Pocketbook considerations may have played a role in the desertion. Former photo editor Clint Steib and others point to a litany of problems: a period when health-care benefits were suspended, significant lag times for checks to be paid, and anti-union activities. (Crain denies that there have been financial problems and says the union issue was settled amicably.)

The large number of resignations since the sale is typical, says Crain. “It’s not uncommon for there to be significant turnover when a paper is bought and sold,” he says.

But in this case, says Steib, the turnover stems from philosophical, not transitional, issues.

“The Blade was a community-based newspaper, and Window Media moved it away from that community base,” he says. Steib adds that having writers from other cities help fill the pages of the Washington paper has corrupted its identity: “They’re going into local gay communities and buying up all the papers, and it’s sad, because the quality has gone way down. The Blade was very well-respected in both gay and mainstream media, and you just can’t say that anymore.”

The paper’s decline, says Steib, is evident in two recent cover stories: one on gay talk-show host Rosie O’Donnell and another on actor Russell Crowe, whose film A Beautiful Mind has been dogged by accusations that its creators purposely omitted the main character’s bisexual history. The O’Donnell article, thanks to Window Media’s corporate synergy, ran simultaneously as the cover story in four of the company’s publications, in Atlanta, Houston, New York, and D.C. The papers all carried the same cover photograph and article, and much of the other content was also recycled.

“I don’t think the Russell Crowe or Rosie story would have been done in the old Blade,” says Crain, “but we live in a celebrity-driven culture. The Blade is still the paper of record for the gay civil rights movement—we’re just trying to increase the balance so that we cover all aspects of our readers’ lives.”

That comprehensiveness comes at a cost, says former editor Kristina Campbell.

“There has been an effort to broaden the appeal of the paper and make it less political,” says Campbell, who had been at the Blade for nine years before she left, in March. “There were weeks I needed to make adjustments for arts and entertainment content—there just wasn’t as much space for news stories. Not to begrudge the new feature coverage, but what we were doing before was very news-focused, so it’s different.”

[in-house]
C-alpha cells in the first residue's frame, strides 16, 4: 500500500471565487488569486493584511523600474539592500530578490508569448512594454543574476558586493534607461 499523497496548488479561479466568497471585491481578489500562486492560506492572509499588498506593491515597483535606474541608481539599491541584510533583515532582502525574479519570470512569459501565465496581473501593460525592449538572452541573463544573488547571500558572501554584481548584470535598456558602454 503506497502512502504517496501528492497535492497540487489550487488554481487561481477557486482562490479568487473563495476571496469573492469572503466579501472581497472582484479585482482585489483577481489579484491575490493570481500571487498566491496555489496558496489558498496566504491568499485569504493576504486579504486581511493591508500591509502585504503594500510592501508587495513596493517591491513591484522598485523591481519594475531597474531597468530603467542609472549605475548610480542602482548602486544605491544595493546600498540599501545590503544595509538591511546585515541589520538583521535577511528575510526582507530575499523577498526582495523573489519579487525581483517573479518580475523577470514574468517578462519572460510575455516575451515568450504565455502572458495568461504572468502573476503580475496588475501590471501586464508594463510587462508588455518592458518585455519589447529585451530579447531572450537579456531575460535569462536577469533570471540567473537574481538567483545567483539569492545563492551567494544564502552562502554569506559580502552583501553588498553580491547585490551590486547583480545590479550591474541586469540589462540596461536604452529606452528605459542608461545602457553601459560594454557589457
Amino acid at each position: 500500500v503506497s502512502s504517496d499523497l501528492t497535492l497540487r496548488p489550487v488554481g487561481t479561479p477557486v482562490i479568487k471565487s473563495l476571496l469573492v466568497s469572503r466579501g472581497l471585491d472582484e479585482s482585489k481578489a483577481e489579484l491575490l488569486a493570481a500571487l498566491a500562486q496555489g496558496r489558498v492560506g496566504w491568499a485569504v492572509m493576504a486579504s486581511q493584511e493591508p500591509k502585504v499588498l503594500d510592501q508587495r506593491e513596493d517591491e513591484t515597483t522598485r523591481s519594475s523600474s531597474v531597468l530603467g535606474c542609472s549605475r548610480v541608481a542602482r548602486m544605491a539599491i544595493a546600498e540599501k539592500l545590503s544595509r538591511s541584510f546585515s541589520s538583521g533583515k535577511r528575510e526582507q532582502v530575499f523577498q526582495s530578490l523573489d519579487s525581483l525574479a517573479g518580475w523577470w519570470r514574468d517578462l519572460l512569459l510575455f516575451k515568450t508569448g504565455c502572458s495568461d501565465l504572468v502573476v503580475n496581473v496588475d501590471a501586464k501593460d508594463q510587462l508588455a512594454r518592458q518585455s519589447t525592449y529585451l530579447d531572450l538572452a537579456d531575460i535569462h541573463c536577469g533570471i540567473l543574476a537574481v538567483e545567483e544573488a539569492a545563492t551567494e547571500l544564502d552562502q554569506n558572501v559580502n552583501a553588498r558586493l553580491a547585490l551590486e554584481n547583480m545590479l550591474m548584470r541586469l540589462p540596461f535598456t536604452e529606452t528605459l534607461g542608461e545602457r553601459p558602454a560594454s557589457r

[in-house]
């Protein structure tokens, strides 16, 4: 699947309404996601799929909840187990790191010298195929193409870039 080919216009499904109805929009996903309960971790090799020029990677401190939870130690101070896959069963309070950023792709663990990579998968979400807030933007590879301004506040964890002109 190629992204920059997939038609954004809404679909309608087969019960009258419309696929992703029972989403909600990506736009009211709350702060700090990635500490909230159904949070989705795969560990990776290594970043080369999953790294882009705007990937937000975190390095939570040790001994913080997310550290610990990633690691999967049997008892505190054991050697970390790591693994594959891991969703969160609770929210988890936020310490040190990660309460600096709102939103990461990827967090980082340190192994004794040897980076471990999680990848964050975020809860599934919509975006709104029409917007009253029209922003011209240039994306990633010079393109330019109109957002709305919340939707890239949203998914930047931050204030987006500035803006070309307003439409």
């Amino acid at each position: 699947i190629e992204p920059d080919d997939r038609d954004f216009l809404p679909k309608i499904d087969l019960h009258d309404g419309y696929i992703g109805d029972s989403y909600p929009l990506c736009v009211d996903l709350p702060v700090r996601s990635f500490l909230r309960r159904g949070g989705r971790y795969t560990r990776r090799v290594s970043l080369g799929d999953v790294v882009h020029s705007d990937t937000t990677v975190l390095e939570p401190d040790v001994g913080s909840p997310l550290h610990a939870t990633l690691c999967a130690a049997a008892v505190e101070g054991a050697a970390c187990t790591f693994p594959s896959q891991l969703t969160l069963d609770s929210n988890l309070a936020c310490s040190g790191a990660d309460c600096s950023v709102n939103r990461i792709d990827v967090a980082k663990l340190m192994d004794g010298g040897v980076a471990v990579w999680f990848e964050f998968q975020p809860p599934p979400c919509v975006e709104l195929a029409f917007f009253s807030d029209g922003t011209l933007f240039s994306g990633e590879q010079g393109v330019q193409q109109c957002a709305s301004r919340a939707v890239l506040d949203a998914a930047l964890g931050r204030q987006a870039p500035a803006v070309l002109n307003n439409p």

In October, Window came up with the idea to insert an “auto guide” into the paper and fill it with advertising from car dealerships. The guide included articles on what gay people need to know to buy cars, as well as profiles of gay car owners. One story pointed out that “[r]egardless of sexual orientation, everyone has a certain affinity for his or her car.”

Crain defends the notion of tying ad sales to content, a tack mastered by most major newspapers in their automotive and home sections. But staffers were beginning to get fed up. “It was advertising disguised as news,” says former Arts Editor Greg Varner. “That kind of stuff never would have happened before Window Media came along.”

That’s undeniable. What would have happened before Window is that the paper would have published its standard roster of dry, wonky pieces on gay politics and neighborhood disputes. Crain says the changes come out of an honest attempt to have the newspaper reflect changing tastes and broaden readership—not an attempt to destroy an authentic gay outlet.

“We believe in the gay press, because it’s an engine for social change,” says Crain. “We’re covering a civil rights movement. We may have lost some of that ‘pop-and-pop’ feel, but we’re trying to reflect the balance in our readers’ lives. Things have changed.”

But Window Media is trying to do the impossible: cut costs and increase revenues without harming quality—at a time when many newspapers are struggling just to break even. Something has to give, and it appears that the editors have decided to abandon the idealized notion of a smart, newsy, independent Blade that serves as an outlet for gay thoughts and dispenses with the fluff.

“In a historical context, it’s a disappointment that the Blade has shifted towards more soft-news content,” says Rodger Streitmatter, professor of communication at American University and an expert on gay and lesbian journalism. “The Blade has always been one of the more news-oriented gay publications in the country. Now it’s a further example of how lifestyle content, rather than news content, is taking over gay and lesbian media.” CP

Art accompanying story in the printed newspaper is not available in this archive: Photograph by Darrow Montgomery.